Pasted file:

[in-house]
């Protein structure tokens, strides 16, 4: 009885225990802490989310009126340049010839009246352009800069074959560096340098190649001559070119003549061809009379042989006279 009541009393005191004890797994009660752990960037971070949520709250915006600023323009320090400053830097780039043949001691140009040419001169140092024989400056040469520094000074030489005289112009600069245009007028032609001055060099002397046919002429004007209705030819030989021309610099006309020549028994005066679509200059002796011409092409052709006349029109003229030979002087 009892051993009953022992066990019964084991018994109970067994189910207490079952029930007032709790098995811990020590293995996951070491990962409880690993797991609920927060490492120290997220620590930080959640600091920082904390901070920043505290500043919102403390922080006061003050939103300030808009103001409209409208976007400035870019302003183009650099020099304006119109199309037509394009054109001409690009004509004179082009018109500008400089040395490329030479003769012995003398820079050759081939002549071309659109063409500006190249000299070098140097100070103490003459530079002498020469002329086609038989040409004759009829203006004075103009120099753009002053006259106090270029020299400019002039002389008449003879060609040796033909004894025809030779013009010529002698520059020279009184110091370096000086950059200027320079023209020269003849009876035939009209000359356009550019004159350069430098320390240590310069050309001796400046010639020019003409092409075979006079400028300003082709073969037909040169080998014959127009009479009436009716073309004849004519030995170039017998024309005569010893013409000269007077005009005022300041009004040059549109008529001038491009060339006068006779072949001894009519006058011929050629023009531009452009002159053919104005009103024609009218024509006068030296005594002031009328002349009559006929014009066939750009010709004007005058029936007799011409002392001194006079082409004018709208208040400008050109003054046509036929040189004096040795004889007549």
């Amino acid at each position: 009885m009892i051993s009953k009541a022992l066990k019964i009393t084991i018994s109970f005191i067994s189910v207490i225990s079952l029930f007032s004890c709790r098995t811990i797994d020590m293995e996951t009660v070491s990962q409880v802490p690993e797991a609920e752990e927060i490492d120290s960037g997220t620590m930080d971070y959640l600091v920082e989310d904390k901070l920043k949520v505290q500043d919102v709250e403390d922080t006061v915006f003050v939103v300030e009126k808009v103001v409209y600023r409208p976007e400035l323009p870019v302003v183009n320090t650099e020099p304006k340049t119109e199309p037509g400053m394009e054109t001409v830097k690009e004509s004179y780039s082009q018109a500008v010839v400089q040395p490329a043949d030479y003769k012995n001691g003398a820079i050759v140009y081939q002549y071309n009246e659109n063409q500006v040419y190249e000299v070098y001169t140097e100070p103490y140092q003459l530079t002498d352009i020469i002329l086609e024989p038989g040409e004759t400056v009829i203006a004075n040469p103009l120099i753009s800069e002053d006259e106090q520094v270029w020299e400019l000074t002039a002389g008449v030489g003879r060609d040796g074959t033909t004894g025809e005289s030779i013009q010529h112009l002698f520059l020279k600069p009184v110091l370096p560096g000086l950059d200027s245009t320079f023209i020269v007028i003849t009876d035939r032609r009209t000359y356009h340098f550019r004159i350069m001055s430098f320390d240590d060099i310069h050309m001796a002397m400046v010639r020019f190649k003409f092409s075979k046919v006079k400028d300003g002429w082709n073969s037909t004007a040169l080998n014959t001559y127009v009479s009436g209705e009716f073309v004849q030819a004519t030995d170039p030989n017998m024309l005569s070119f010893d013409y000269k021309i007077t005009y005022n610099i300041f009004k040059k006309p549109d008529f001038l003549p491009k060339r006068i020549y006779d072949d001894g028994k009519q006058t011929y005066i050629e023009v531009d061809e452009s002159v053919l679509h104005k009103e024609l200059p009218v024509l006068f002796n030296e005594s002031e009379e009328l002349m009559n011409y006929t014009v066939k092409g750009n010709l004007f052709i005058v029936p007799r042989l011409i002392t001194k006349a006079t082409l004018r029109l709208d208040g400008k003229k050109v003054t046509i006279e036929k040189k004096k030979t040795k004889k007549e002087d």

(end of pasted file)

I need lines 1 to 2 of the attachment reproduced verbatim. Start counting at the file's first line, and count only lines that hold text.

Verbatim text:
[in-house]
């Protein structure tokens, strides 16, 4: 009885225990802490989310009126340049010839009246352009800069074959560096340098190649001559070119003549061809009379042989006279 009541009393005191004890797994009660752990960037971070949520709250915006600023323009320090400053830097780039043949001691140009040419001169140092024989400056040469520094000074030489005289112009600069245009007028032609001055060099002397046919002429004007209705030819030989021309610099006309020549028994005066679509200059002796011409092409052709006349029109003229030979002087 009892051993009953022992066990019964084991018994109970067994189910207490079952029930007032709790098995811990020590293995996951070491990962409880690993797991609920927060490492120290997220620590930080959640600091920082904390901070920043505290500043919102403390922080006061003050939103300030808009103001409209409208976007400035870019302003183009650099020099304006119109199309037509394009054109001409690009004509004179082009018109500008400089040395490329030479003769012995003398820079050759081939002549071309659109063409500006190249000299070098140097100070103490003459530079002498020469002329086609038989040409004759009829203006004075103009120099753009002053006259106090270029020299400019002039002389008449003879060609040796033909004894025809030779013009010529002698520059020279009184110091370096000086950059200027320079023209020269003849009876035939009209000359356009550019004159350069430098320390240590310069050309001796400046010639020019003409092409075979006079400028300003082709073969037909040169080998014959127009009479009436009716073309004849004519030995170039017998024309005569010893013409000269007077005009005022300041009004040059549109008529001038491009060339006068006779072949001894009519006058011929050629023009531009452009002159053919104005009103024609009218024509006068030296005594002031009328002349009559006929014009066939750009010709004007005058029936007799011409002392001194006079082409004018709208208040400008050109003054046509036929040189004096040795004889007549």